“There were 140 chambers from across Canada on hand,” said Stewart. “We’re convinced that these policies are not just good for us, they’re good for everyone from Red Deer to Fredericton … There are a lot of issues specific to Northern Ontario that we would love to push at the federal level, but if you can’t translate that to some broader national impact, you’re not going to get any support at all.” Continue Reading →

Chamber of Commerce resolution asks feds to lend more support to the Ring of Fire – by Staff (Sudbury Northern Life – September 23, 2016)

Resolution received majority support at the Canadian Chamber of Commerce AGM

The Greater Sudbury Chamber of Commerce has received majority support for a resolution it submitted asking the federal government make the development of the Ring of Fire a national priority.

The Greater Sudbury Chamber of Commerce submitted the resolution, called “Make the Ring of Fire a Priority of National Significance”, at the Canadian Chamber of Commerce’s Annual General Meeting and Convetion, held Sept. 17 to 19 in Regina. The resolution received support from 94.9 per cent of the convention’s more than 400 delegates, and has now become the official policy of the Canadian Chamber of Commerce.

“It was great to see our resolution about the Ring of Fire, a project located in Northern Ontario, be debated, voted on and successfully passed by delegates from across Canada and know that these delegates see this as a project of national significance,” said Tracy Nutt, chair of the board of the Greater Sudbury Chamber of Commerce, in a press release. “This clearly demonstrates that the Ring of Fire is not just a vital project for Ontario, but for the entire nation.” Continue Reading →


Co-sponsored by the Thunder Bay Chamber of Commerce, the North Bay & District Chamber of Commerce and the Sault Ste. Marie Chamber of Commerce.


The Ring of Fire is a transformative project for Canada. Federal action is required to expedite the development of the Ring of Fire and ensure the economic and social potential of this nationally-significant, multigenerational project is realized.


The Ring of Fire is a mineral resource rich area of approximately 5,120 km2 located in the James Bay Lowlands region of Northern Ontario. There are a number of First Nations communities in close proximity to the Ring of Fire. Since the early 2000s, significant deposits of copper, zinc, nickel, platinum, palladium, vanadium, and gold along with the first and largest deposit of chromite in North America have been discovered. Based on current projections, the Ring of Fire is estimated to hold more than $60 billion in geological riches (1) with deposits being significant enough to sustain activity for a century. (2)

The Ring of Fire is not a Northern Ontario or Ontario project but will have far reaching impacts across the nation. In the first ten years, the GDP impact outside Ontario will range from $2.1 to $6.3 billion; in the first 32 years, the GDP impact outside of Ontario will range from $5.8 to $16.8 billion throughout the country. Continue Reading →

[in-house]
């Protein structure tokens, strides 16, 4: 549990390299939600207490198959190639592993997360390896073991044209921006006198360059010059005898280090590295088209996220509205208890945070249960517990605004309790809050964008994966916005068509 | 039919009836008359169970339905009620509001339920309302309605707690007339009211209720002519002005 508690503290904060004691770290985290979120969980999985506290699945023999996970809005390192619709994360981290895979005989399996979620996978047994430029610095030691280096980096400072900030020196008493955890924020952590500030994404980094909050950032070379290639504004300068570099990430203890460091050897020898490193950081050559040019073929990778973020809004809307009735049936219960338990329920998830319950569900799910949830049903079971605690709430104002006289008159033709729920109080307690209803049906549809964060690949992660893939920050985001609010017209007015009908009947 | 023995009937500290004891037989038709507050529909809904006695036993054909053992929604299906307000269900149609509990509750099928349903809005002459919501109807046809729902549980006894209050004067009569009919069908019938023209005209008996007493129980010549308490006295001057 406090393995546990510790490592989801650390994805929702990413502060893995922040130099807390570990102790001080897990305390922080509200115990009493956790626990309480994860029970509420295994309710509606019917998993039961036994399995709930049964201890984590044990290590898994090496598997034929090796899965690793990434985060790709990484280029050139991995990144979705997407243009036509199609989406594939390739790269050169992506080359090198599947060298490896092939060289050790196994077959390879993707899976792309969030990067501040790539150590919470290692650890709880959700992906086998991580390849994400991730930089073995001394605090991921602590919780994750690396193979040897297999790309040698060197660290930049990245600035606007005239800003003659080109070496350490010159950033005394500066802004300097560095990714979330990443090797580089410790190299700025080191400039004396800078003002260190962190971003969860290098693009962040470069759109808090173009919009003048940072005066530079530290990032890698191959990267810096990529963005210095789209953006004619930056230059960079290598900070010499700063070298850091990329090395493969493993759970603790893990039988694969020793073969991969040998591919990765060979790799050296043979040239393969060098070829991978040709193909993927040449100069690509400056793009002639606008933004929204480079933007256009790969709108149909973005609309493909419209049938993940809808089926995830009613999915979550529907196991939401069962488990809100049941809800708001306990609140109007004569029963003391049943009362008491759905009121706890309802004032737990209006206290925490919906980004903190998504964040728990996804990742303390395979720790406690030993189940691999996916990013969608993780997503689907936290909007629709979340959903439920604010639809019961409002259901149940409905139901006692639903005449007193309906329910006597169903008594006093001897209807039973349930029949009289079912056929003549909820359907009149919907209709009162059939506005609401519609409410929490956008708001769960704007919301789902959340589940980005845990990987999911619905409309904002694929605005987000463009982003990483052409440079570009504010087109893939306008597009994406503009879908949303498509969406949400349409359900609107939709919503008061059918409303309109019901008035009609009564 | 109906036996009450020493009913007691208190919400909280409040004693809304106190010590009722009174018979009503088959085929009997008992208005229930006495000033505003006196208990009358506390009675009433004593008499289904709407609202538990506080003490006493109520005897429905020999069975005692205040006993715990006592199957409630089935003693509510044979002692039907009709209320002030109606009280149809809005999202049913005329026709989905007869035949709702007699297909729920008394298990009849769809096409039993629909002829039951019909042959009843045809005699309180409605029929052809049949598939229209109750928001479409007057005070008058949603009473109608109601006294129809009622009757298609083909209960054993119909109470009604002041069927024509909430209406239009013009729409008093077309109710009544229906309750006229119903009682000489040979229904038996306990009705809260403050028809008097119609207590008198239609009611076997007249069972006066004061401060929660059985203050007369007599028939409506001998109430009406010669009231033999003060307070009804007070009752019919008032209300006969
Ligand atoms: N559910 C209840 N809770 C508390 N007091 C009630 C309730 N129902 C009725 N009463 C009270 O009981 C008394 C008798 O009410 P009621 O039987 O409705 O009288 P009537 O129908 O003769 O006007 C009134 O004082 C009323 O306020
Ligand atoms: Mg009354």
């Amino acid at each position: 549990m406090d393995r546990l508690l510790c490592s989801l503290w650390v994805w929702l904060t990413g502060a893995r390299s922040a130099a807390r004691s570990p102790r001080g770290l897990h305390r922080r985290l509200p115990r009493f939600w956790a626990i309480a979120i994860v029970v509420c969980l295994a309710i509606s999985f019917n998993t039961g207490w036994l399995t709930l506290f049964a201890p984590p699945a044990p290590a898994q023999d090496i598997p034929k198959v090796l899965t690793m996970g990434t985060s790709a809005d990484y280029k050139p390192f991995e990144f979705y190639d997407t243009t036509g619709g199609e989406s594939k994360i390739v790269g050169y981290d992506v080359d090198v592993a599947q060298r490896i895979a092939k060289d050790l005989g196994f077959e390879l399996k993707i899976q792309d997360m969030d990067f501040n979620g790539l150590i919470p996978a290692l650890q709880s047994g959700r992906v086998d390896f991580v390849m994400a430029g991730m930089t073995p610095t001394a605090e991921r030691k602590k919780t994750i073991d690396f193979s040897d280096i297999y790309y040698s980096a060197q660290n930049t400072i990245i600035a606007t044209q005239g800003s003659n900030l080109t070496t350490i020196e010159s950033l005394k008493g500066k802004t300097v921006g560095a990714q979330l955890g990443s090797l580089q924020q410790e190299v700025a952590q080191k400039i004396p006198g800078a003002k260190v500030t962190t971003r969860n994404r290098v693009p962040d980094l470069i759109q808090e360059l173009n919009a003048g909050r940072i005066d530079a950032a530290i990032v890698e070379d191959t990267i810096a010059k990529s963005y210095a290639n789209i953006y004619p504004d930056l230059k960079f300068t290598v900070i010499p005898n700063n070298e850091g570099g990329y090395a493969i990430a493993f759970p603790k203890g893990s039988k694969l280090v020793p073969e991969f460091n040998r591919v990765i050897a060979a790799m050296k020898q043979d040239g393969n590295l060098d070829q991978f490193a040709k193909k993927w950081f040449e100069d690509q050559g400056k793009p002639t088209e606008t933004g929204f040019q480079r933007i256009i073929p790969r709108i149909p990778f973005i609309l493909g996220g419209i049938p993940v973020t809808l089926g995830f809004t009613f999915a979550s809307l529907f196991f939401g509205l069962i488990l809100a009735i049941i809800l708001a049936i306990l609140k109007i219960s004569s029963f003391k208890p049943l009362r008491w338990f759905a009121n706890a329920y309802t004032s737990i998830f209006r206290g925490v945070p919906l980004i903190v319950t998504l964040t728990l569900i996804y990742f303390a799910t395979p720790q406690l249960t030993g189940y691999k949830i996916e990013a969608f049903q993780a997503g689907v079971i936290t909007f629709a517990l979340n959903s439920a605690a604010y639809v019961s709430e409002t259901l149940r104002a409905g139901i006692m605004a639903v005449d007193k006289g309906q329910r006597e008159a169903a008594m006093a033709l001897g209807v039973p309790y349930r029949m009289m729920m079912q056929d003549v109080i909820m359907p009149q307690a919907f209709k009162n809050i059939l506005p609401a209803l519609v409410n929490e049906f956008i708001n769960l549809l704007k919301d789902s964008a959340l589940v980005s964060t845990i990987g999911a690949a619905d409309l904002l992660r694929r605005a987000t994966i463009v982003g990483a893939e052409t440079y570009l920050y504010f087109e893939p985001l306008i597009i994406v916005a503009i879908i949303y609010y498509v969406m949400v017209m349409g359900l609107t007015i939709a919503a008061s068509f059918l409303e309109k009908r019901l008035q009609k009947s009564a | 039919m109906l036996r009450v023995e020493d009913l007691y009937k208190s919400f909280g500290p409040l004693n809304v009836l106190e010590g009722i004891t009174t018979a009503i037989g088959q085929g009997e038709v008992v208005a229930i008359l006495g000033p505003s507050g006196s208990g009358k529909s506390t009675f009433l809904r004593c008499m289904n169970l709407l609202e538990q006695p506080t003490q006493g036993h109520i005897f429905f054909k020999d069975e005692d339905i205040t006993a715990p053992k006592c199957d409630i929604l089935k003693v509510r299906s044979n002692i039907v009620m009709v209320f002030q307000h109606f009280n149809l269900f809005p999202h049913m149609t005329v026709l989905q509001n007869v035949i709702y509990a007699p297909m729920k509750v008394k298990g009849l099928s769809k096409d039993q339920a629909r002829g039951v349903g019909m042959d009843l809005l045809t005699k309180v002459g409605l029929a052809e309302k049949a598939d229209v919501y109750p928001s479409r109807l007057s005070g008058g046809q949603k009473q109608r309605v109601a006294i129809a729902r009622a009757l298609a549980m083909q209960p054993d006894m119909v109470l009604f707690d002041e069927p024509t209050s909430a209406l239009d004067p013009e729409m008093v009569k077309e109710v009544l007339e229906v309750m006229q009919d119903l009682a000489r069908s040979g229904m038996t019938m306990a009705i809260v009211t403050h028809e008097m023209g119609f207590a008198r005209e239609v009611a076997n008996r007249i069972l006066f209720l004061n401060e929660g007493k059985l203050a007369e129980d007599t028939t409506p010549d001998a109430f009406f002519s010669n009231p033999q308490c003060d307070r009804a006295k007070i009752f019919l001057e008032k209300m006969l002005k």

Nickel caught between shifting Indonesian and Philippine supply trends – by Andy Home (Daily Mail/Reuters – September 26, 2016)

LONDON, Sept 26 (Reuters) – Indonesia shocked the nickel market at the start of 2014 when it made good on a commitment to ban all exports of unprocessed minerals. With the stroke of a presidential pen the flow of nickel ore to China’s nickel pig iron (NPI) producers was halted.

Indonesian mined nickel production slumped from 834,000 tonnes in 2013 to 177,000 tonnes in 2014, according to the International Nickel Study Group (INSG). Only two local operators, Aneka Tambang and Vale Indonesia, were in a position to keep digging because they were already transforming ore into downstream products.

Now it is the turn of the Philippines to roil the nickel market. The country, which lifted output to capitalise on the gap left by Indonesia, has been closing nickel mines on environmental grounds with another tranche of suspensions to be announced on Tuesday. Continue Reading →

North American Aboriginals, First Nations join hands to thwart domestic oil development – by Henry Lazenby ( – September 23, 2016)

VANCOUVER ( – Canadian and Northern US Aboriginal groups and First Nations, this week, adopted the Treaty Alliance Against Tar Sands Expansion, seeking to officially prohibit and collectively challenge and resist oil sands industry expansion in Alberta. This extends to preventing the transport of such expanded production, whether by pipeline, rail or tanker.

Some 50 First Nations and tribes have committed to stopping five current tar sands pipeline and tanker project proposals – Kinder Morgan, Energy East, Line 3, Northern Gateway and Keystone XL – as well as tar sands rail projects such as the Chaleur Terminals export project, at the Port of Belledune, in New Brunswick.

“What this treaty means is that, from Quebec, we will work with our First Nation allies in British Columbia to ensure that the Kinder Morgan pipeline does not pass and we will also work with our tribal allies in Minnesota as they take on Enbridge’s Line 3 expansion, and we know they’ll help us do the same against Energy East,” said Kanesatake grand chief Serge Simon. Continue Reading →